That’s because the U.S. is experiencing a COVID case spike from a highly contagious subvariant of omicron, with confirmed infections rising to about 44,000 per day, up from 26,000 a month ago. Though well below the maximum of 800,000-plus cases per day nationwide during the height of the omicron wave earlier this year, current statistics are probably undercounts given the increased availability of at-home COVID-19 tests whose results may not be reported to health authorities.

The White House Correspondents’ Association said it would require same-day antigen testing for its dinner attendees even before the Gridiron outbreak. It has since added a vaccination requirement for those attending Saturday’s gala, which will have a capacity exceeding 2,600 and is fully booked.

Despite the latest wave of COVID-19 cases, virus deaths and hospitalizations are near, or at, pandemic lows, with the BA.2 variant proving less severe than earlier virus strains. Just over 300 people are dying in the U.S. each day from the virus, down from more than 2,600 daily earlier this year — with about 1,600 hospitalizations per day, declining from a peak of more than 21,000 daily in January.

The correspondents’ dinner debuted in 1921. Calvin Coolidge became the first president to attend three years later and all have since, except Trump. Jimmy Carter and Richard Nixon opted not to attend every year of their presidencies, however, and Ronald Reagan, then recovering from a assassination attempt, missed the 1981 installment — but called in from Camp David.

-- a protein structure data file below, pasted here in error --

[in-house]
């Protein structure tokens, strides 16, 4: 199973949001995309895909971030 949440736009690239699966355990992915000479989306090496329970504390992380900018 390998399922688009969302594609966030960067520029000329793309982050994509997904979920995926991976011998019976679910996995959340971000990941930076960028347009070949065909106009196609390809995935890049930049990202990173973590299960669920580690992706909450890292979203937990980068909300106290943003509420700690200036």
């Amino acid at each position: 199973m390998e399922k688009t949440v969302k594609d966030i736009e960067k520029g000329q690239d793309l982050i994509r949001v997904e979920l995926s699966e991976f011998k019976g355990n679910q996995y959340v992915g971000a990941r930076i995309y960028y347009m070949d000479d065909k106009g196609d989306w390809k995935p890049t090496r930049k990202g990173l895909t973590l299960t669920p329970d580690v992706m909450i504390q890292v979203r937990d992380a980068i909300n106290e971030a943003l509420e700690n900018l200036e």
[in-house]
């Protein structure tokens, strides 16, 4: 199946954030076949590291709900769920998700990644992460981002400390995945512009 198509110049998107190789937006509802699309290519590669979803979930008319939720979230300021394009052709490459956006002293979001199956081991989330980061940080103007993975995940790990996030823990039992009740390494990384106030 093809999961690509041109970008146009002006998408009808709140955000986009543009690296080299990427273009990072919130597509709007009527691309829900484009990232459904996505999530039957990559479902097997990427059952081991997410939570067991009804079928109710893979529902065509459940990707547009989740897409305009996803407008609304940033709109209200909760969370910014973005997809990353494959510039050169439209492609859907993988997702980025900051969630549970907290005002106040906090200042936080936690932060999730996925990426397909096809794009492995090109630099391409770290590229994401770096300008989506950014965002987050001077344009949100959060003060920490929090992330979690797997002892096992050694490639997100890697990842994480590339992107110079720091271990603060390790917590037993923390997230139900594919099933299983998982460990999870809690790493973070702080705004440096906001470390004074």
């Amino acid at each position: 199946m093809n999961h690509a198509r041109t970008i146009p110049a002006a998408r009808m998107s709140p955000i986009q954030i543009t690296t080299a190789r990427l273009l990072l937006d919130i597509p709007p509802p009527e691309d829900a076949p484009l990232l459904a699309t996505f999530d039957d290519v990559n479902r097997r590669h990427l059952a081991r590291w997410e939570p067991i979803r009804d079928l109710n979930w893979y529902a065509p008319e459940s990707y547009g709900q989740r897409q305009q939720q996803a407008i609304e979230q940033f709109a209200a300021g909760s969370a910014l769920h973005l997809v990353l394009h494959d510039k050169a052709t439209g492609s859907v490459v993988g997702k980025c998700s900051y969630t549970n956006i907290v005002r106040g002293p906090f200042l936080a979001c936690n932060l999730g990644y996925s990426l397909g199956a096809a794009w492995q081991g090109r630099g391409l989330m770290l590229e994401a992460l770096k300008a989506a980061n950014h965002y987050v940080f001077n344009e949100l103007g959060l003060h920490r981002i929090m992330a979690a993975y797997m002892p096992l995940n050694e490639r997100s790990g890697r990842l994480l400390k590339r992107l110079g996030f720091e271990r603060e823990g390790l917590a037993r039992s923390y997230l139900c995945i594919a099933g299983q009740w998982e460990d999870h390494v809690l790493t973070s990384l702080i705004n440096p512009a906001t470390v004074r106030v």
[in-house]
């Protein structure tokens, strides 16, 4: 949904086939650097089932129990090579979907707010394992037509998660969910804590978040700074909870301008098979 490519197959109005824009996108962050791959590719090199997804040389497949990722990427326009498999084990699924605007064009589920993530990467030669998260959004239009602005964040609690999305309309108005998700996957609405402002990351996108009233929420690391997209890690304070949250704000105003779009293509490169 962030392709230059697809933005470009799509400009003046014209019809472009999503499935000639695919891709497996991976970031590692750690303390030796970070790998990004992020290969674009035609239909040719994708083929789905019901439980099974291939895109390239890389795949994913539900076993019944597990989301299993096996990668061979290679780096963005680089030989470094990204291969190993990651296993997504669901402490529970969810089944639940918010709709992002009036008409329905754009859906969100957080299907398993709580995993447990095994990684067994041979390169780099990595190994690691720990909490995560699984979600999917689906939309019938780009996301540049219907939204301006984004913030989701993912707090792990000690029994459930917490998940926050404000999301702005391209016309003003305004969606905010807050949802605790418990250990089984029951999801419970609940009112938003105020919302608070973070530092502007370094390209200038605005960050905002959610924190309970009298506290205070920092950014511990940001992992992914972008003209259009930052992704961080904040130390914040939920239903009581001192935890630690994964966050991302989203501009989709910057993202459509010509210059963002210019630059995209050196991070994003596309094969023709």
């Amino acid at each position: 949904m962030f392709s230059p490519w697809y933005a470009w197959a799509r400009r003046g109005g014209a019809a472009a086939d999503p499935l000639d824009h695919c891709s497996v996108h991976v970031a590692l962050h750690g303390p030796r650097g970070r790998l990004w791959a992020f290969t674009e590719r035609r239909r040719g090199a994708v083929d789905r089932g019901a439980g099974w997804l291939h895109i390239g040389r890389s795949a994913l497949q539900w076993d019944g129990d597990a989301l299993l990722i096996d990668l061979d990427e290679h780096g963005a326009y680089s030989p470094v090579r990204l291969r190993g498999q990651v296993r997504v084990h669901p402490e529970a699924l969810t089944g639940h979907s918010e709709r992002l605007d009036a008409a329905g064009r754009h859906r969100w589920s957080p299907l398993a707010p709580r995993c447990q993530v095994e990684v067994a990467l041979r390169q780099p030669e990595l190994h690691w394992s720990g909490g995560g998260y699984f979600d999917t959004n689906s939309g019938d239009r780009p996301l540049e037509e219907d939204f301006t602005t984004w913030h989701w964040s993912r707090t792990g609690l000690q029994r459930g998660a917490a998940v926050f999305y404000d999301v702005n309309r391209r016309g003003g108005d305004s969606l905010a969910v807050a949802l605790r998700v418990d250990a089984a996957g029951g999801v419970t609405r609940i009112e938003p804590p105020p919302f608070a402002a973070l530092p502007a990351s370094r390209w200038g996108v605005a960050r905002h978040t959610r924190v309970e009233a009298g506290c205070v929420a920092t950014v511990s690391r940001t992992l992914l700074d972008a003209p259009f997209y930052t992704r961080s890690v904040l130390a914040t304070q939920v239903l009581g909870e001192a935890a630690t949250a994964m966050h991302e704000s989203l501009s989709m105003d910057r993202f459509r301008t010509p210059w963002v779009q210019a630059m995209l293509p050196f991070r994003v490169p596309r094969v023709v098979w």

“The thing I think this shows is the restoration to the health of the relationship,” said Holzer, director of the Roosevelt House Public Policy Institute at Hunter College in New York. “It’s still barbed, there are still tense moments. But that’s OK.”

After comedian Michelle Wolf’s sharp satire sparked controversy in 2018, the event the following year featured historian Ron Chernow. The return of celebrities this time recalls President Barack Obama’s administration, when the likes of George Clooney, Charlize Theron and Viola Davis attended.

As vice president in 2014, Biden appeared in a comedy video with the star of HBO’s “Veep,” Julia Louis-Dreyfus, which drew big laughs at the correspondents’ dinner. The White House director of speech writing, Vinay Reddy, and longtime Biden adviser Mike Donilon worked on Biden’s remarks for this year, the White House said, tapping material from a variety of people both inside and outside government.

Psaki already acknowledged trying to lower expectations, saying the speech is “not funny at all. Just kidding.” Presidential attempts at humor can be tricky, though.